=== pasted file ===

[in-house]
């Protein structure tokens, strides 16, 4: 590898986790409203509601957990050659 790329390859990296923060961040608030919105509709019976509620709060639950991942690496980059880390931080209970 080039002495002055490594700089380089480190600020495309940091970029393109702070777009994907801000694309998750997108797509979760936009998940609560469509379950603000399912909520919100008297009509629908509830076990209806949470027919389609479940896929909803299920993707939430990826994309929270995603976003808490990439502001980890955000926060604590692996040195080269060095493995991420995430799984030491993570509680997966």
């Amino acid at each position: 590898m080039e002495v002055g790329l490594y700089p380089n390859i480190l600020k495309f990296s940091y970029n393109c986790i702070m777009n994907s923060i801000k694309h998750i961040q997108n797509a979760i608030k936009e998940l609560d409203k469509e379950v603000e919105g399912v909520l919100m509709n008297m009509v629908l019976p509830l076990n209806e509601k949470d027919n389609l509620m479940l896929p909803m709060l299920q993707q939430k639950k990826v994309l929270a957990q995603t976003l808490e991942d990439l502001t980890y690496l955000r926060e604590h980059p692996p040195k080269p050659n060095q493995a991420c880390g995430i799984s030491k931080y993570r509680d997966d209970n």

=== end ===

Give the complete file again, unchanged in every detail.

[in-house]
């Protein structure tokens, strides 16, 4: 590898986790409203509601957990050659 790329390859990296923060961040608030919105509709019976509620709060639950991942690496980059880390931080209970 080039002495002055490594700089380089480190600020495309940091970029393109702070777009994907801000694309998750997108797509979760936009998940609560469509379950603000399912909520919100008297009509629908509830076990209806949470027919389609479940896929909803299920993707939430990826994309929270995603976003808490990439502001980890955000926060604590692996040195080269060095493995991420995430799984030491993570509680997966």
């Amino acid at each position: 590898m080039e002495v002055g790329l490594y700089p380089n390859i480190l600020k495309f990296s940091y970029n393109c986790i702070m777009n994907s923060i801000k694309h998750i961040q997108n797509a979760i608030k936009e998940l609560d409203k469509e379950v603000e919105g399912v909520l919100m509709n008297m009509v629908l019976p509830l076990n209806e509601k949470d027919n389609l509620m479940l896929p909803m709060l299920q993707q939430k639950k990826v994309l929270a957990q995603t976003l808490e991942d990439l502001t980890y690496l955000r926060e604590h980059p692996p040195k080269p050659n060095q493995a991420c880390g995430i799984s030491k931080y993570r509680d997966d209970n």